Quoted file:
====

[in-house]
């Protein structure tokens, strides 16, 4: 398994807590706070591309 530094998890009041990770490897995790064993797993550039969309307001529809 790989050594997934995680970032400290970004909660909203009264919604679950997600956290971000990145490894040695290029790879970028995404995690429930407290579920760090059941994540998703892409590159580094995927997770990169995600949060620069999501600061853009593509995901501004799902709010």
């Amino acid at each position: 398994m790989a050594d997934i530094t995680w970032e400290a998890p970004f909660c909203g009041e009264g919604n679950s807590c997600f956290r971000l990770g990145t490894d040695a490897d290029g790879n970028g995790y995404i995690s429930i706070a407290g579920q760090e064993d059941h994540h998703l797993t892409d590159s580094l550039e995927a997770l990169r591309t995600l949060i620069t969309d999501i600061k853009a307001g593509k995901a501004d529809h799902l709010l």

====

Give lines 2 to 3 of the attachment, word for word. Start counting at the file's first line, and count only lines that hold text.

């Protein structure tokens, strides 16, 4: 398994807590706070591309 530094998890009041990770490897995790064993797993550039969309307001529809 790989050594997934995680970032400290970004909660909203009264919604679950997600956290971000990145490894040695290029790879970028995404995690429930407290579920760090059941994540998703892409590159580094995927997770990169995600949060620069999501600061853009593509995901501004799902709010």
């Amino acid at each position: 398994m790989a050594d997934i530094t995680w970032e400290a998890p970004f909660c909203g009041e009264g919604n679950s807590c997600f956290r971000l990770g990145t490894d040695a490897d290029g790879n970028g995790y995404i995690s429930i706070a407290g579920q760090e064993d059941h994540h998703l797993t892409d590159s580094l550039e995927a997770l990169r591309t995600l949060i620069t969309d999501i600061k853009a307001g593509k995901a501004d529809h799902l709010l």